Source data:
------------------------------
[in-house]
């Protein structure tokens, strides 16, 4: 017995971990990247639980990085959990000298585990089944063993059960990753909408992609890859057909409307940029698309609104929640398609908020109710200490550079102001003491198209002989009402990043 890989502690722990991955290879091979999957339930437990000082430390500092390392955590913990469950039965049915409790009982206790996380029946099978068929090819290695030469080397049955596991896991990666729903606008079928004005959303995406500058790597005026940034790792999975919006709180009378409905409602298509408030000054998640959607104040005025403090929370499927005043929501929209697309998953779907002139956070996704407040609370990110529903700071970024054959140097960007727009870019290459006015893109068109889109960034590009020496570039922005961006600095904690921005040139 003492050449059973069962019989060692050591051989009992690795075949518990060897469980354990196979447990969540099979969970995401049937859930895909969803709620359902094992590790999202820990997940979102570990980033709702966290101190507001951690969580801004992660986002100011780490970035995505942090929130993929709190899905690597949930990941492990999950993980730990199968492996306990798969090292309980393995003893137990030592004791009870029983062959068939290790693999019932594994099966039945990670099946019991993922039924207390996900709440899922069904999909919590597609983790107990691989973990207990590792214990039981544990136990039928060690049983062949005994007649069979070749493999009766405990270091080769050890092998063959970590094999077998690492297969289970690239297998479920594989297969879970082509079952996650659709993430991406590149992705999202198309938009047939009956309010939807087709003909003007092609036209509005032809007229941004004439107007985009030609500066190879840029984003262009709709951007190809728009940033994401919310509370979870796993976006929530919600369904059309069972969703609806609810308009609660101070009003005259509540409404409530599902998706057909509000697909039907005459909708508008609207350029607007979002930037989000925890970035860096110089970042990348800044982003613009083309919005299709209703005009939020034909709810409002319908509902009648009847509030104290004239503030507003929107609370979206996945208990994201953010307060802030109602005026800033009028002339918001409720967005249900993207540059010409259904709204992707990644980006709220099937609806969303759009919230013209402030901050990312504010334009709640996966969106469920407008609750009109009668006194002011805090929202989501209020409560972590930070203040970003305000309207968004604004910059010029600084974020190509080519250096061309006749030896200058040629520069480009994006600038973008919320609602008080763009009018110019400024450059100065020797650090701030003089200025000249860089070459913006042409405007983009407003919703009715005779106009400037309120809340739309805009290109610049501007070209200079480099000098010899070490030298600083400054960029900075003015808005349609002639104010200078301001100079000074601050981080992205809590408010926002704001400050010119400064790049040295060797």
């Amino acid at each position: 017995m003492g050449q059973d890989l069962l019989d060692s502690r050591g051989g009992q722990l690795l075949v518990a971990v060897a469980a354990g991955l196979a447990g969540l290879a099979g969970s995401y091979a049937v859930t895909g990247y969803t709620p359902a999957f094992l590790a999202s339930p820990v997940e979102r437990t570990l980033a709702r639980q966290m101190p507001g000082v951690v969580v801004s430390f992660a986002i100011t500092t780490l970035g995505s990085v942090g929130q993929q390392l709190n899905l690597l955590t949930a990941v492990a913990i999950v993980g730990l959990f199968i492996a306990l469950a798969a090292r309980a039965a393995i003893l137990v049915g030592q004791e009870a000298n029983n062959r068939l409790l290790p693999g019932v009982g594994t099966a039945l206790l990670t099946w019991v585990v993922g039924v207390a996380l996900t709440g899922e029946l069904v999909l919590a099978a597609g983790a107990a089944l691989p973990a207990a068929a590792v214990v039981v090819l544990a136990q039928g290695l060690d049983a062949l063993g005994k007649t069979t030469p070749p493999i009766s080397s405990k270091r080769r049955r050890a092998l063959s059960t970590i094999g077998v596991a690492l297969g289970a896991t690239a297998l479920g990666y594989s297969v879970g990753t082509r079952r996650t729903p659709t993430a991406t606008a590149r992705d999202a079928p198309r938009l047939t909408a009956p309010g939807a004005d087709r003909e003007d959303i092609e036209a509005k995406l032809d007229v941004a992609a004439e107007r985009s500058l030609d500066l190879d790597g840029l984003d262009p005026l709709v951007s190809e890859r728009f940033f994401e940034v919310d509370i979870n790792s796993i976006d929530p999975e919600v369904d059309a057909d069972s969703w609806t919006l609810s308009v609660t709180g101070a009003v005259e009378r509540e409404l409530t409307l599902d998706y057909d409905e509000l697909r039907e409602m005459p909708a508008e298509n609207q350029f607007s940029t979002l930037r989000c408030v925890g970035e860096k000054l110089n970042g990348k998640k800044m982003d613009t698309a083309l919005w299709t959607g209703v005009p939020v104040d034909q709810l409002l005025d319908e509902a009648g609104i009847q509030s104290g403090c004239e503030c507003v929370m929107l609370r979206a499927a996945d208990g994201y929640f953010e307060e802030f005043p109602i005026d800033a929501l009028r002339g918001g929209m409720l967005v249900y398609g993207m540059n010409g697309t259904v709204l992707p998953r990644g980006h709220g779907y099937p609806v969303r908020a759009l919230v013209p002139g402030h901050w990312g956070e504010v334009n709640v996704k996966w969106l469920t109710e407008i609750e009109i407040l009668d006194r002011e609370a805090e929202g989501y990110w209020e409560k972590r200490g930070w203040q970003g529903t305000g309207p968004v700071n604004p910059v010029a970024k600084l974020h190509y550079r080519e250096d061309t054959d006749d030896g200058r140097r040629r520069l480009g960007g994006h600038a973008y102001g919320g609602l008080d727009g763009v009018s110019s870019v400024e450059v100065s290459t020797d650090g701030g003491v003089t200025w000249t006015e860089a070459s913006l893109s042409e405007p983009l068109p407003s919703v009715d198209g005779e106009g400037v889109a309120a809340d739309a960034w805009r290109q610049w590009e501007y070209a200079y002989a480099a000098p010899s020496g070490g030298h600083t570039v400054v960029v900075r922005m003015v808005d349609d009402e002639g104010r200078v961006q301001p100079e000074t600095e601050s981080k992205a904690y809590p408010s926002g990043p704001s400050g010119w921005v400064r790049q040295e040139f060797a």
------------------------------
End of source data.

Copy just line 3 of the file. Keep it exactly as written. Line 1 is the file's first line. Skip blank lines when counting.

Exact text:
């Amino acid at each position: 017995m003492g050449q059973d890989l069962l019989d060692s502690r050591g051989g009992q722990l690795l075949v518990a971990v060897a469980a354990g991955l196979a447990g969540l290879a099979g969970s995401y091979a049937v859930t895909g990247y969803t709620p359902a999957f094992l590790a999202s339930p820990v997940e979102r437990t570990l980033a709702r639980q966290m101190p507001g000082v951690v969580v801004s430390f992660a986002i100011t500092t780490l970035g995505s990085v942090g929130q993929q390392l709190n899905l690597l955590t949930a990941v492990a913990i999950v993980g730990l959990f199968i492996a306990l469950a798969a090292r309980a039965a393995i003893l137990v049915g030592q004791e009870a000298n029983n062959r068939l409790l290790p693999g019932v009982g594994t099966a039945l206790l990670t099946w019991v585990v993922g039924v207390a996380l996900t709440g899922e029946l069904v999909l919590a099978a597609g983790a107990a089944l691989p973990a207990a068929a590792v214990v039981v090819l544990a136990q039928g290695l060690d049983a062949l063993g005994k007649t069979t030469p070749p493999i009766s080397s405990k270091r080769r049955r050890a092998l063959s059960t970590i094999g077998v596991a690492l297969g289970a896991t690239a297998l479920g990666y594989s297969v879970g990753t082509r079952r996650t729903p659709t993430a991406t606008a590149r992705d999202a079928p198309r938009l047939t909408a009956p309010g939807a004005d087709r003909e003007d959303i092609e036209a509005k995406l032809d007229v941004a992609a004439e107007r985009s500058l030609d500066l190879d790597g840029l984003d262009p005026l709709v951007s190809e890859r728009f940033f994401e940034v919310d509370i979870n790792s796993i976006d929530p999975e919600v369904d059309a057909d069972s969703w609806t919006l609810s308009v609660t709180g101070a009003v005259e009378r509540e409404l409530t409307l599902d998706y057909d409905e509000l697909r039907e409602m005459p909708a508008e298509n609207q350029f607007s940029t979002l930037r989000c408030v925890g970035e860096k000054l110089n970042g990348k998640k800044m982003d613009t698309a083309l919005w299709t959607g209703v005009p939020v104040d034909q709810l409002l005025d319908e509902a009648g609104i009847q509030s104290g403090c004239e503030c507003v929370m929107l609370r979206a499927a996945d208990g994201y929640f953010e307060e802030f005043p109602i005026d800033a929501l009028r002339g918001g929209m409720l967005v249900y398609g993207m540059n010409g697309t259904v709204l992707p998953r990644g980006h709220g779907y099937p609806v969303r908020a759009l919230v013209p002139g402030h901050w990312g956070e504010v334009n709640v996704k996966w969106l469920t109710e407008i609750e009109i407040l009668d006194r002011e609370a805090e929202g989501y990110w209020e409560k972590r200490g930070w203040q970003g529903t305000g309207p968004v700071n604004p910059v010029a970024k600084l974020h190509y550079r080519e250096d061309t054959d006749d030896g200058r140097r040629r520069l480009g960007g994006h600038a973008y102001g919320g609602l008080d727009g763009v009018s110019s870019v400024e450059v100065s290459t020797d650090g701030g003491v003089t200025w000249t006015e860089a070459s913006l893109s042409e405007p983009l068109p407003s919703v009715d198209g005779e106009g400037v889109a309120a809340d739309a960034w805009r290109q610049w590009e501007y070209a200079y002989a480099a000098p010899s020496g070490g030298h600083t570039v400054v960029v900075r922005m003015v808005d349609d009402e002639g104010r200078v961006q301001p100079e000074t600095e601050s981080k992205a904690y809590p408010s926002g990043p704001s400050g010119w921005v400064r790049q040295e040139f060797a």